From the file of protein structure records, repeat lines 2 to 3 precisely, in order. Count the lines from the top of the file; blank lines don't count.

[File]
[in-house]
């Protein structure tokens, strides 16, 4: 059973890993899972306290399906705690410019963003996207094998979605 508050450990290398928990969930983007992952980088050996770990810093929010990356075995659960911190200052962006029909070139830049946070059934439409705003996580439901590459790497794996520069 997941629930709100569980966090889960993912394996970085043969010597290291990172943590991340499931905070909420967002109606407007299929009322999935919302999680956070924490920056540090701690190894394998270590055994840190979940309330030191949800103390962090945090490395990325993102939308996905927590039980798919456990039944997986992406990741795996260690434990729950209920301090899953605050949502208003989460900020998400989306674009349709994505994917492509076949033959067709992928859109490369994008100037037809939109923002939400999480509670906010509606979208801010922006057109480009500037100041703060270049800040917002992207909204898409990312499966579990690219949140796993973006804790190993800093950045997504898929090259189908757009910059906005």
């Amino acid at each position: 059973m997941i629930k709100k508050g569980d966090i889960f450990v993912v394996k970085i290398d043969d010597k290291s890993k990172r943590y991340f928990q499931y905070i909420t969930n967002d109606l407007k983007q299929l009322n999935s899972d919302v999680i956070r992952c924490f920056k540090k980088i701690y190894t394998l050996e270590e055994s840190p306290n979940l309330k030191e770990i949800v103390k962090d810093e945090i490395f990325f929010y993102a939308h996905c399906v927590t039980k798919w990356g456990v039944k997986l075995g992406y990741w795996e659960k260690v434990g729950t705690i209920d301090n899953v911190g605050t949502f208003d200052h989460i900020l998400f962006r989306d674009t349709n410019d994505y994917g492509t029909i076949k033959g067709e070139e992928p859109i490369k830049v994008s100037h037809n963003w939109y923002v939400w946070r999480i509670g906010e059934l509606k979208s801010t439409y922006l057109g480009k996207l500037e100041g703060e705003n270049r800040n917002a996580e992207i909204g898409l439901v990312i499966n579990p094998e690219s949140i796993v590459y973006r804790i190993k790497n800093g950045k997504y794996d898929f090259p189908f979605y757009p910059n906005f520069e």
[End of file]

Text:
């Protein structure tokens, strides 16, 4: 059973890993899972306290399906705690410019963003996207094998979605 508050450990290398928990969930983007992952980088050996770990810093929010990356075995659960911190200052962006029909070139830049946070059934439409705003996580439901590459790497794996520069 997941629930709100569980966090889960993912394996970085043969010597290291990172943590991340499931905070909420967002109606407007299929009322999935919302999680956070924490920056540090701690190894394998270590055994840190979940309330030191949800103390962090945090490395990325993102939308996905927590039980798919456990039944997986992406990741795996260690434990729950209920301090899953605050949502208003989460900020998400989306674009349709994505994917492509076949033959067709992928859109490369994008100037037809939109923002939400999480509670906010509606979208801010922006057109480009500037100041703060270049800040917002992207909204898409990312499966579990690219949140796993973006804790190993800093950045997504898929090259189908757009910059906005």
């Amino acid at each position: 059973m997941i629930k709100k508050g569980d966090i889960f450990v993912v394996k970085i290398d043969d010597k290291s890993k990172r943590y991340f928990q499931y905070i909420t969930n967002d109606l407007k983007q299929l009322n999935s899972d919302v999680i956070r992952c924490f920056k540090k980088i701690y190894t394998l050996e270590e055994s840190p306290n979940l309330k030191e770990i949800v103390k962090d810093e945090i490395f990325f929010y993102a939308h996905c399906v927590t039980k798919w990356g456990v039944k997986l075995g992406y990741w795996e659960k260690v434990g729950t705690i209920d301090n899953v911190g605050t949502f208003d200052h989460i900020l998400f962006r989306d674009t349709n410019d994505y994917g492509t029909i076949k033959g067709e070139e992928p859109i490369k830049v994008s100037h037809n963003w939109y923002v939400w946070r999480i509670g906010e059934l509606k979208s801010t439409y922006l057109g480009k996207l500037e100041g703060e705003n270049r800040n917002a996580e992207i909204g898409l439901v990312i499966n579990p094998e690219s949140i796993v590459y973006r804790i190993k790497n800093g950045k997504y794996d898929f090259p189908f979605y757009p910059n906005f520069e």